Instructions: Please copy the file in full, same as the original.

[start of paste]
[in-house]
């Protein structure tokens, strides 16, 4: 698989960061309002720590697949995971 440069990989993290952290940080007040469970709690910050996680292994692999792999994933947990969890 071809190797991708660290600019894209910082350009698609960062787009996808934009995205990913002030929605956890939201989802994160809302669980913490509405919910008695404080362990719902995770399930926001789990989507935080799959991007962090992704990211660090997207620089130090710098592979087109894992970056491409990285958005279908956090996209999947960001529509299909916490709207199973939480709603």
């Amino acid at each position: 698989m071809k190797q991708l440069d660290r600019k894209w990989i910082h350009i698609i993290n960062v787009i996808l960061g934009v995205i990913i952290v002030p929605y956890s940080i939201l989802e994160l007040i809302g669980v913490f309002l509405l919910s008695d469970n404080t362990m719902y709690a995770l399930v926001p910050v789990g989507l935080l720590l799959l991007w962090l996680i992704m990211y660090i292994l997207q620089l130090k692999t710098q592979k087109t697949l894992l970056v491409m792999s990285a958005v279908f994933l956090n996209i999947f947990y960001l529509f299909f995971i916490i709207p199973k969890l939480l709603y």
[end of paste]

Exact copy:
[in-house]
């Protein structure tokens, strides 16, 4: 698989960061309002720590697949995971 440069990989993290952290940080007040469970709690910050996680292994692999792999994933947990969890 071809190797991708660290600019894209910082350009698609960062787009996808934009995205990913002030929605956890939201989802994160809302669980913490509405919910008695404080362990719902995770399930926001789990989507935080799959991007962090992704990211660090997207620089130090710098592979087109894992970056491409990285958005279908956090996209999947960001529509299909916490709207199973939480709603």
């Amino acid at each position: 698989m071809k190797q991708l440069d660290r600019k894209w990989i910082h350009i698609i993290n960062v787009i996808l960061g934009v995205i990913i952290v002030p929605y956890s940080i939201l989802e994160l007040i809302g669980v913490f309002l509405l919910s008695d469970n404080t362990m719902y709690a995770l399930v926001p910050v789990g989507l935080l720590l799959l991007w962090l996680i992704m990211y660090i292994l997207q620089l130090k692999t710098q592979k087109t697949l894992l970056v491409m792999s990285a958005v279908f994933l956090n996209i999947f947990y960001l529509f299909f995971i916490i709207p199973k969890l939480l709603y």